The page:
Hungering Prime Minister Uses Crisis Powers for Detentions Under ‘Fake News’ Law
Hungarian authorities have started criminal probes against dozens of people for allegedly spreading fake news related to the pandemic, in a move that Prime Minister Viktor Orban’s opponents say is meant to silence them.
The government changed the criminal code to allow authorities to jail people for up to five years for “distorting” facts in a way that’s deemed to hamper the virus fight. The amendment accompanied legislation that gave Orban the right to rule by decree for an indefinite period, which has raised alarm about the future of Hungarian democracy.
Since the law’s approval in late March, authorities have started 86 criminal probes for alleged scaremongering, according to official data. The opposition Momentum party said that one of its supporters had been briefly detained Wednesday after a Facebook post sharing details about an anti-government protest.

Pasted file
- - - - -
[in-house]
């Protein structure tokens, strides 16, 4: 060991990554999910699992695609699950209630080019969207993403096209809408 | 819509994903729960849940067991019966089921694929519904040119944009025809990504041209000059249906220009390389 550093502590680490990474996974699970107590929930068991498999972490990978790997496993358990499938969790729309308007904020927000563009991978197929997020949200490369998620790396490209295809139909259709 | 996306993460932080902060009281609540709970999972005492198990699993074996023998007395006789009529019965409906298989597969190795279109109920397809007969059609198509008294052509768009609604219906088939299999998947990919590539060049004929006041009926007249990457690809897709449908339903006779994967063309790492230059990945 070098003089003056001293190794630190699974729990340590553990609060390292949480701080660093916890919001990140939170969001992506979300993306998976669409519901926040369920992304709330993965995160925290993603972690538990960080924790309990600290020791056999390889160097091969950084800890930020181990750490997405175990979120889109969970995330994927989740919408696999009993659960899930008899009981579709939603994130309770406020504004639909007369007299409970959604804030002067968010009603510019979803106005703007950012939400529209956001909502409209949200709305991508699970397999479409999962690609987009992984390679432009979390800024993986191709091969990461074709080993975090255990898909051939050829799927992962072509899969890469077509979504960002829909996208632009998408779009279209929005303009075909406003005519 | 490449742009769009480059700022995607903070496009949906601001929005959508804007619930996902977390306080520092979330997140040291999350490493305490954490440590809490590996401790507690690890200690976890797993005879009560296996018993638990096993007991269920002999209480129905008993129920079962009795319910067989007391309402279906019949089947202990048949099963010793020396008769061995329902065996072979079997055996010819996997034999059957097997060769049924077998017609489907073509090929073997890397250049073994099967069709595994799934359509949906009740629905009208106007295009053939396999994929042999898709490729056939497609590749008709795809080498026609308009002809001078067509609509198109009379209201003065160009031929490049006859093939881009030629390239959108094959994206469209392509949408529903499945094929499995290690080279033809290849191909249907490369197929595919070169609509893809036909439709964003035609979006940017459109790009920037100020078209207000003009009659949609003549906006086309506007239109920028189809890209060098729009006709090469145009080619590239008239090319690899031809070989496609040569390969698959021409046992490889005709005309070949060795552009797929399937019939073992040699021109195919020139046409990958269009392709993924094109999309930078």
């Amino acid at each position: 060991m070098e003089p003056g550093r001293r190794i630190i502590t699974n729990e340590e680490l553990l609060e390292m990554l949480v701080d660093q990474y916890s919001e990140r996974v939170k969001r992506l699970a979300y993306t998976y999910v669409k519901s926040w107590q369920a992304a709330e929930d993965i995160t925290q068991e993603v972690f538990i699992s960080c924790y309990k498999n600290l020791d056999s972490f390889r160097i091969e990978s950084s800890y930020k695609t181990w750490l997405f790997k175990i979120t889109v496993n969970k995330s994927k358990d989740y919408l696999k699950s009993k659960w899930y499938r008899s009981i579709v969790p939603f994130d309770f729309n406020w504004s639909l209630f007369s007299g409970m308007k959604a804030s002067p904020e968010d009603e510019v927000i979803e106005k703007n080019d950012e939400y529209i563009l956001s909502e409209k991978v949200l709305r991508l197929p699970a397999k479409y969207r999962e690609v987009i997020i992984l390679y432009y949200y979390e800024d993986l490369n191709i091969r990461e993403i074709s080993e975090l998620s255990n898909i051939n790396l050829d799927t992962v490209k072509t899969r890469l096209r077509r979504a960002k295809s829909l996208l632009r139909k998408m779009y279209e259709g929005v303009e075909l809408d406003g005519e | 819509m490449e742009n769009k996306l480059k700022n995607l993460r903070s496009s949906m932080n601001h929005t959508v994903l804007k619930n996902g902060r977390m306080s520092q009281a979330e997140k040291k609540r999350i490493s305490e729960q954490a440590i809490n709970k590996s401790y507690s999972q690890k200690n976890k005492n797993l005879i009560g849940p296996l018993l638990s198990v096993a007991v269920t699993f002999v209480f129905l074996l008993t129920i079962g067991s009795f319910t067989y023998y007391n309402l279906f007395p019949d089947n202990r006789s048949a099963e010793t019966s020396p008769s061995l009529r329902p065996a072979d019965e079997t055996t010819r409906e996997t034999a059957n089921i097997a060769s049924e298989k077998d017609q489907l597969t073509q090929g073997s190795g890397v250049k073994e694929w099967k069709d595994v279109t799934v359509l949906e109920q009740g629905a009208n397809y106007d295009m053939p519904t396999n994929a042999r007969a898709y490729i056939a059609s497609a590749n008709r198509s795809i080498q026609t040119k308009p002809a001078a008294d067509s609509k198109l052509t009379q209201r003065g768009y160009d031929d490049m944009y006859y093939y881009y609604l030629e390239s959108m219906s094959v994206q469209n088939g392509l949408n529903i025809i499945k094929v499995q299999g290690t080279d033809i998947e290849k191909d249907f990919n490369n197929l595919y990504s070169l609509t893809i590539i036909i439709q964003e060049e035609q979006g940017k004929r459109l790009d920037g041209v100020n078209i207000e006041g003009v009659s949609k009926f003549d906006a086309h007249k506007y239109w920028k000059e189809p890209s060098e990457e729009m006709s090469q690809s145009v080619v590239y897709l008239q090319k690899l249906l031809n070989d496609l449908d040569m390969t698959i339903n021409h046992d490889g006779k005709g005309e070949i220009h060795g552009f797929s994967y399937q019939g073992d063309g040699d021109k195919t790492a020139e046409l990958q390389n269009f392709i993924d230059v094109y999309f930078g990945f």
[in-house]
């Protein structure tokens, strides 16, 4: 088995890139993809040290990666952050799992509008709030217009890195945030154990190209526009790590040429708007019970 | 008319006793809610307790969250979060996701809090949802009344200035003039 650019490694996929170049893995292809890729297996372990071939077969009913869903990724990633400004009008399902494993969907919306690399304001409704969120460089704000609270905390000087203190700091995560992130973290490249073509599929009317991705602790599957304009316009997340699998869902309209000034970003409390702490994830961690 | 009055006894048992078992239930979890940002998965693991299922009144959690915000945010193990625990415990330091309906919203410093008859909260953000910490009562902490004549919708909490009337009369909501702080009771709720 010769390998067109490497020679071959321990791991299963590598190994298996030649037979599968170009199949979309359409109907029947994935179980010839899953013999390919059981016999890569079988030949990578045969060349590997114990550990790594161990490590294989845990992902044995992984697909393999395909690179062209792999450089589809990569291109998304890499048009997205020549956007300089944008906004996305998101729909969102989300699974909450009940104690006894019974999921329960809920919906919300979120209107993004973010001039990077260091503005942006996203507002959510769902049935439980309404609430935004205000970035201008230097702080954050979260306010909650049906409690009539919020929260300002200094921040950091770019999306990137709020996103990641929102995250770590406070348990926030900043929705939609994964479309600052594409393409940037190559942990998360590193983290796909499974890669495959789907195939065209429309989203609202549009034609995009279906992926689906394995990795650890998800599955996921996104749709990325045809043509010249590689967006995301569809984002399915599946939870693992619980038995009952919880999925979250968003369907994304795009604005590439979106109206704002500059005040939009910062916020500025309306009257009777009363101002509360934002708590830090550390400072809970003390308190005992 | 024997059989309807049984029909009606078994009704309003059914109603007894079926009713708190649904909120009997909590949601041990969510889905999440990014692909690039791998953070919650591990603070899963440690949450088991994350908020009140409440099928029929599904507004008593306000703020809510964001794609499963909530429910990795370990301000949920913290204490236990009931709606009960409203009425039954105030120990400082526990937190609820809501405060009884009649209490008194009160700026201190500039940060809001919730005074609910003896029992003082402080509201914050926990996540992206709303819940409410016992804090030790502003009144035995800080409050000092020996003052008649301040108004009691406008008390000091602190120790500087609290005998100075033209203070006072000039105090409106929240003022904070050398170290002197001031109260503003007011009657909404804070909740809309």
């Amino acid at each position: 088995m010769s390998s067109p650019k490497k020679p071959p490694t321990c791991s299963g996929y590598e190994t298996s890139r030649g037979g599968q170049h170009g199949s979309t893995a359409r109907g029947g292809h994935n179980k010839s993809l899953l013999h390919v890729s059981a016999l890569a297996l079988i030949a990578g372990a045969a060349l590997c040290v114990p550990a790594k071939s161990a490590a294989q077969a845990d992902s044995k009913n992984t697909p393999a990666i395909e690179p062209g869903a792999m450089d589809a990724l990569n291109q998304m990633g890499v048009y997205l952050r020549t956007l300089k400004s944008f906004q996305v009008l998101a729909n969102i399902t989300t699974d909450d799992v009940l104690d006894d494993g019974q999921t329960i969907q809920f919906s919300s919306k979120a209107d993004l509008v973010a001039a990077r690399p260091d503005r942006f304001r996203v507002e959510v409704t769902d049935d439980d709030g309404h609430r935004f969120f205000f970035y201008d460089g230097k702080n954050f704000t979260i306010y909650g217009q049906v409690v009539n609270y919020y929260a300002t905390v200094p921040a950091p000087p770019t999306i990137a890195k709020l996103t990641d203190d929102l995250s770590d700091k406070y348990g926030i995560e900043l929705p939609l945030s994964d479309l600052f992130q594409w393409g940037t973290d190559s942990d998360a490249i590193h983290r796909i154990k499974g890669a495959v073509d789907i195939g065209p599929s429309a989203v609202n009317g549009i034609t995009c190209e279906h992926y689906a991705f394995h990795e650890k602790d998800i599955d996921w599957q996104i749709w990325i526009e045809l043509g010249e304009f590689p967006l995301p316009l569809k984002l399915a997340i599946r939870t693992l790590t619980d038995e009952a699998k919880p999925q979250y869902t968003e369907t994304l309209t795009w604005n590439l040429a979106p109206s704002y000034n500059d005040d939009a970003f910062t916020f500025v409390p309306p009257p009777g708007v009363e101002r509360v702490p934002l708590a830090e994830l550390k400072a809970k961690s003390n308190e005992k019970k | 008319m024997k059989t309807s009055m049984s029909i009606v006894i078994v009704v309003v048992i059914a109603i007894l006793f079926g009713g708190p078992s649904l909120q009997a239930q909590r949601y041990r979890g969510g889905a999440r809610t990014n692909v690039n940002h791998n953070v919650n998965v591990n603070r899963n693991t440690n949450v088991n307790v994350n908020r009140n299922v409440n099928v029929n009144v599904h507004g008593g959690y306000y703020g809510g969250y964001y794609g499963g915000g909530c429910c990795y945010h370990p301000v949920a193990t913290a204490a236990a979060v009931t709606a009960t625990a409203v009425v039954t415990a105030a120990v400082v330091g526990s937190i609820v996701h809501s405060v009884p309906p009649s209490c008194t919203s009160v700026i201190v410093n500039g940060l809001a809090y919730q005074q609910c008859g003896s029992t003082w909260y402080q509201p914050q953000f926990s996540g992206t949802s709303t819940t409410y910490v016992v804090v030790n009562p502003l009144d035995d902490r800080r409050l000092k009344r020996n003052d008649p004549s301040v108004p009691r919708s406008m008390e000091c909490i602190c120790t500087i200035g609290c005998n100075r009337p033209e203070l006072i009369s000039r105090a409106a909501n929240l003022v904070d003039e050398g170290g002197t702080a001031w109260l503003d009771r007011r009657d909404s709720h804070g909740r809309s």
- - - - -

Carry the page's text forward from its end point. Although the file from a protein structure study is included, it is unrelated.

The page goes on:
“We’re outraged that in a move reminiscent of one-party rule, the police can just show up in people’s homes, search them and take them away for saying something that the government may not like,” Momentum said in a separate Facebook post.
The government has said its fake-news law only extended the scope of existing regulations and that it didn’t apply to criticism of its policies.
“In order to be punishable, the action must have the potential to hinder or restrain the efficiency of the protective measures,” the government said on its website.
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